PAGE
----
Should Weston wait for client buffers to finish rendering?

Pekka Paalanen ppaalanen at
Thu Jan 24 09:47:30 UTC 2019

On Wed, 23 Jan 2019 18:43:52 +0000
"Singh, Satyeshwar" <satyeshwar.singh at> wrote:

> Hey guys,
> As you know, Weston doesn't wait for client buffers to finish
> rendering. That is typically left as an exercise for the kernel mode
> graphics driver. I am wondering if anyone knows why this policy
> decision was made? More importantly, is there any harm (or any side
> effect) that I am not thinking of if this policy were to change such
> that the compositor indeed started waiting for client buffers to
> finish rendering first and only used those buffers for composition
> that had finished?


the reason is simple: no other option existed when Weston's DRM backend
was written, and no-one has got around to implement anything else yet.

Implicit fencing existed first, because it was required for Xorg and
X11 apps AFAIU. Display/GPU drivers were monolithic, so everything was
driver-internal and implicit fencing was easy to do.

Then came up the systems where the display controller and the GPU are
separate devices under separate drivers, and the need to communicate
between drivers came up, which then lead to the design of dmabufs and
explicit fencing.

Explicit fencing is not mandatory to be able to wait for finish
nowadays, but I think dmabuf might well be.

Making the compositor wait for client buffers to finish rendering will
need some infrastructure work in the compositor, because the compositor
cannot stop to wait, it must keep on running and updating the displays
with the previous client content that is ready.

There is also a timing trade-off to consider. The compositor must start
its own compositing job on the GPU well before vblank if it aims to
make it for the vblank. With implicit fencing policy, a client's GPU
job is allowed to be unfinished at the time the compositor queues the
compositing job, which means the client has more time to finish its GPU
job. OTOH, with a wait-for-finished policy, the client's GPU job must
have finished already at the time the compositor decides to start the
composition for the next vblank.

The timing aspect is fairly complicated, this blog post offers some

The things to consider are the time available for a client to draw, and
the client's latency to output.

> Imagine a benchmark case where the client renders for example 800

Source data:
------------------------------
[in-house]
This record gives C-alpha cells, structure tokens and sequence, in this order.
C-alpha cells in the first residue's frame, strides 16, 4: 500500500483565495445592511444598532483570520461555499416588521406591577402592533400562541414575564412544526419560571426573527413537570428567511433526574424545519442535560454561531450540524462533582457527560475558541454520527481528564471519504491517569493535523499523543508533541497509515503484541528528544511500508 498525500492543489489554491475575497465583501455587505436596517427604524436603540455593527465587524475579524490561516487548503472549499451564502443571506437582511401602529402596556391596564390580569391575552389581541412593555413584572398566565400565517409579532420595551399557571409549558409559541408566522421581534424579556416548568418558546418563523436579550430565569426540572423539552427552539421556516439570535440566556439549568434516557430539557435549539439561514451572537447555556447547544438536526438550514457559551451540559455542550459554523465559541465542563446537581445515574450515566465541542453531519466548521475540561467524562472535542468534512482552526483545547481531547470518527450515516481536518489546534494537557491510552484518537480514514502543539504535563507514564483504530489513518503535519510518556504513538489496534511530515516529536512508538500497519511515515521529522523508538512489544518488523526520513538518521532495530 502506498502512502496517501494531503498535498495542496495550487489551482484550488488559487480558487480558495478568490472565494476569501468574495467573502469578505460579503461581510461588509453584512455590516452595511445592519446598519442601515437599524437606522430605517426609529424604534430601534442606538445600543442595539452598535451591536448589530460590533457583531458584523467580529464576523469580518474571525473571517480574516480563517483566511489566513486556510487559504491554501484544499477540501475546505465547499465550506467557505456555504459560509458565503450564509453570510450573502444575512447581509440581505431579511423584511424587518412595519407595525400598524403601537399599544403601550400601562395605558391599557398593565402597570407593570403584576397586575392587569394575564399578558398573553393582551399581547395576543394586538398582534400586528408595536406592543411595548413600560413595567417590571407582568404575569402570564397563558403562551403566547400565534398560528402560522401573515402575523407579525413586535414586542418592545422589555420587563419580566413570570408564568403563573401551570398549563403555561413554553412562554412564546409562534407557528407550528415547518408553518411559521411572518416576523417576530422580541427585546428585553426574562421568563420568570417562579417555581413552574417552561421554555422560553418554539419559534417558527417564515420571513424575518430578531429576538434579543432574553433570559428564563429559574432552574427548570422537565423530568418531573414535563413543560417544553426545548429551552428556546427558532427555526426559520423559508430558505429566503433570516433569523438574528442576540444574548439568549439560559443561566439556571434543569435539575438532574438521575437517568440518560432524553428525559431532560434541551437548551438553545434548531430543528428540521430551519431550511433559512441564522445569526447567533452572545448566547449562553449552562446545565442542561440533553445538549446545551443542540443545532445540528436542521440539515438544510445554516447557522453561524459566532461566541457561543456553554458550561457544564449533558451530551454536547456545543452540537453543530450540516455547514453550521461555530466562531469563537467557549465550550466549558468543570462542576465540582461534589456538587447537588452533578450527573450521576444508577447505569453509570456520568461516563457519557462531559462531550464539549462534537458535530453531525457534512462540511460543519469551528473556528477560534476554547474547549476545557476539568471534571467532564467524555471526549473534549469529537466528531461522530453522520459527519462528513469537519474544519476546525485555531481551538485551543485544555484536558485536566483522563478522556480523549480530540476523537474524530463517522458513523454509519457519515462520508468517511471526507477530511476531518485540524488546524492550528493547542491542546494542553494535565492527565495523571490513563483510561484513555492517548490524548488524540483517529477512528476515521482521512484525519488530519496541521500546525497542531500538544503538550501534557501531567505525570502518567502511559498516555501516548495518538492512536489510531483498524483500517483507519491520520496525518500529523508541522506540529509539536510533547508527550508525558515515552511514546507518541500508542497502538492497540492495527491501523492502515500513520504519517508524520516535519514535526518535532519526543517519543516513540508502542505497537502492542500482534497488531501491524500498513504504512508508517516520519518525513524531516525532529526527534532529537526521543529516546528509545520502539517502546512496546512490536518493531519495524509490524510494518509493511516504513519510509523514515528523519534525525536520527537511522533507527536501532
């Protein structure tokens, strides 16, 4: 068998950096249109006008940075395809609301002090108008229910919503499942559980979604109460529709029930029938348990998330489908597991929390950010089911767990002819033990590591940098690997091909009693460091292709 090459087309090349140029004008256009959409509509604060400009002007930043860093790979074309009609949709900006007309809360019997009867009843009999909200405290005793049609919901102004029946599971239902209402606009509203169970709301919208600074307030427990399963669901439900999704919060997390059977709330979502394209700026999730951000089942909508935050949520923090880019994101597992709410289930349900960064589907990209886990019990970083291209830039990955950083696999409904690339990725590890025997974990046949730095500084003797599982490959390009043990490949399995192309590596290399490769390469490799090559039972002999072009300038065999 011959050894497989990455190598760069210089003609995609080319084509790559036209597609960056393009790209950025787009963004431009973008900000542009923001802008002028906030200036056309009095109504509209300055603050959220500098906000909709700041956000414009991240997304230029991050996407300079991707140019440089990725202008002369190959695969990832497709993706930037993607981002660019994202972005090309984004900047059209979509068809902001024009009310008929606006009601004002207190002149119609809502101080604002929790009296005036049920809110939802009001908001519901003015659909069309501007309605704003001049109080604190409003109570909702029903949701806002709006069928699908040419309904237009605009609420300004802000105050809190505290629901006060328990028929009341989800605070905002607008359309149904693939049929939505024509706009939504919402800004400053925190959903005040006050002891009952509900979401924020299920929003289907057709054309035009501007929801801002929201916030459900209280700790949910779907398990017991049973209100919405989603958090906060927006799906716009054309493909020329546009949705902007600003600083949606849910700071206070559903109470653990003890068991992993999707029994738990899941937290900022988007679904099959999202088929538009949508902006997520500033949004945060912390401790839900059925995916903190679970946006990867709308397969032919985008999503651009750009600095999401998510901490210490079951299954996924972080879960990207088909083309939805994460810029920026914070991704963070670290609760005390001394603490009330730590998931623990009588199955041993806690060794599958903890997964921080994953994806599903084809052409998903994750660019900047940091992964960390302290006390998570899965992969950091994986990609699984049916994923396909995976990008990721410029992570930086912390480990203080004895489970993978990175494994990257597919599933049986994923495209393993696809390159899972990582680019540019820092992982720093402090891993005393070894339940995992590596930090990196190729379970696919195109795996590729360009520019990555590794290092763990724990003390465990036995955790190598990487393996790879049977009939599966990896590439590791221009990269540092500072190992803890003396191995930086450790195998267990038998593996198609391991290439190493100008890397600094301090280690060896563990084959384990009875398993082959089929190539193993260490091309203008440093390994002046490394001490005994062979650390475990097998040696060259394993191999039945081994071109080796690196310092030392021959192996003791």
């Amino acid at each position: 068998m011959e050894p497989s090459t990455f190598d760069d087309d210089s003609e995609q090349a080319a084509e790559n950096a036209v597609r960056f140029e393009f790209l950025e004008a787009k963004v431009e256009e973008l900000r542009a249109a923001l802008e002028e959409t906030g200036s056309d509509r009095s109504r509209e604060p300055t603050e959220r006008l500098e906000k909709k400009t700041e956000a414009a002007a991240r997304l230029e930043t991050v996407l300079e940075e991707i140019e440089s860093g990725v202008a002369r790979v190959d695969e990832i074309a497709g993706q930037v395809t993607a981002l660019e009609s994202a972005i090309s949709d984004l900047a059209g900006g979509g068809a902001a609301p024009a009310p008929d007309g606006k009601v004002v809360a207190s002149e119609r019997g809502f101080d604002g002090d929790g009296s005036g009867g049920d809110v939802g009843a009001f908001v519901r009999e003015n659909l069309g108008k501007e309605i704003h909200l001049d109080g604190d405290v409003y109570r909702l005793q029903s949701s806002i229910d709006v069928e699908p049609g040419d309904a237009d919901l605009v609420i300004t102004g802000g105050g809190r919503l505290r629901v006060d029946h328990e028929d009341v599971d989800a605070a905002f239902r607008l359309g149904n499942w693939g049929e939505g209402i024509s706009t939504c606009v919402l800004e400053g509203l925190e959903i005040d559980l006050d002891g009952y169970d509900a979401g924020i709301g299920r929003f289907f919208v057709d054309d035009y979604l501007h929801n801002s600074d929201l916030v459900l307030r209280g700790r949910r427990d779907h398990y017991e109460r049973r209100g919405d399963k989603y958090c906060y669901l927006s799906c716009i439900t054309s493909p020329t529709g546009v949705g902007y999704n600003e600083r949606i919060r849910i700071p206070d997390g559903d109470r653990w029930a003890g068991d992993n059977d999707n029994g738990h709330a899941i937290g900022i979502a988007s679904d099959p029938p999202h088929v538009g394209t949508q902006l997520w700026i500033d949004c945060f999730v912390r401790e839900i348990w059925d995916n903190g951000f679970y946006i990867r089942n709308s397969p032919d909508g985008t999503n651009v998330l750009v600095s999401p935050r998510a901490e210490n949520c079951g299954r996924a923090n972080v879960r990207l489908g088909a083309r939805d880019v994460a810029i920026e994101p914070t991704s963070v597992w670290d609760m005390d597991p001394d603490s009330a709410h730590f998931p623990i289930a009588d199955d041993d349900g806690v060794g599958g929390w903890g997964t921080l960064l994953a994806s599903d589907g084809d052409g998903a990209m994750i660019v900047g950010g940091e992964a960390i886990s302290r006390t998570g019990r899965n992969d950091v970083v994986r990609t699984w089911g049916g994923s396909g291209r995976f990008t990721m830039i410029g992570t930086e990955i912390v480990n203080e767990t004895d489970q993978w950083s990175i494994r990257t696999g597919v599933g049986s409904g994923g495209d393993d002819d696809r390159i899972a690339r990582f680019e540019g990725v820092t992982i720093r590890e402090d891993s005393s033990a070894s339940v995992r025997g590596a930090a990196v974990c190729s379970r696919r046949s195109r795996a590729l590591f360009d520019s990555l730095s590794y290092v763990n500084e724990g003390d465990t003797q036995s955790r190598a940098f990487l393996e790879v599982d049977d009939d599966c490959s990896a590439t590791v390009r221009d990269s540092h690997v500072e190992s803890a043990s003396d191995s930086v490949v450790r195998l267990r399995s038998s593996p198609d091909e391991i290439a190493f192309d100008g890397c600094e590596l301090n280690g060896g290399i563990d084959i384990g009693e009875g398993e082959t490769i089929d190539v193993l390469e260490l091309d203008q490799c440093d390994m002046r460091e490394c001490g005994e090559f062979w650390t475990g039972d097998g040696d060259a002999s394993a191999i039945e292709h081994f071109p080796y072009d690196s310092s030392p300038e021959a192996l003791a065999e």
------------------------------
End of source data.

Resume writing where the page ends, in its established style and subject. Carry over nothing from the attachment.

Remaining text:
> frames and attaches their buffer ids to a surface, the compositor
> uses the last one that came in before its repaint cycle started for
> composition and display on the screen. This buffer may not have been
> rendered by the GPU yet because it is working on previous buffers.
> However, it may not finish before the next Vblank and if it doesn't
> finish, then the compositor's scan out buffer also isn't going to be
> displayed by the kernel driver. If we change the policy for the
> compositor to always use the last finished buffer, then at least the
> compositor's scan out buffer will be displayed for the next Vblank
> even if it's not showing the last frame from the client. Thoughts?

You are correct. This is an existing caveat.

Mind that wait-for-finished policy is not the only factor here in
practise. Another big factor is the task scheduling for the GPU. If the
GPU has a 800 jobs from the client in its queue and then the compositor
adds its compositing job on top as number 801, it is still quite likely
that the GPU will have to crunch through all those 800 before getting
to the compositing job. This is where the GPU driver task scheduling
needs more features: it needs to know that the compositor's job is more
important than the 800 other ones (there are e.g. EGL extensions for
this). Another thing is that instead of the 800 client jobs, there
could be just one client job that takes 2 seconds to finish; in this
case the GPU driver and hardware would need to support pre-emption to
get the compositing job running, which is a relatively new feature.

Solutions to these issue would be good to have, but the timings
trade-off probably needs investigation and maybe some extensions here
and there to reach an optimal solution.

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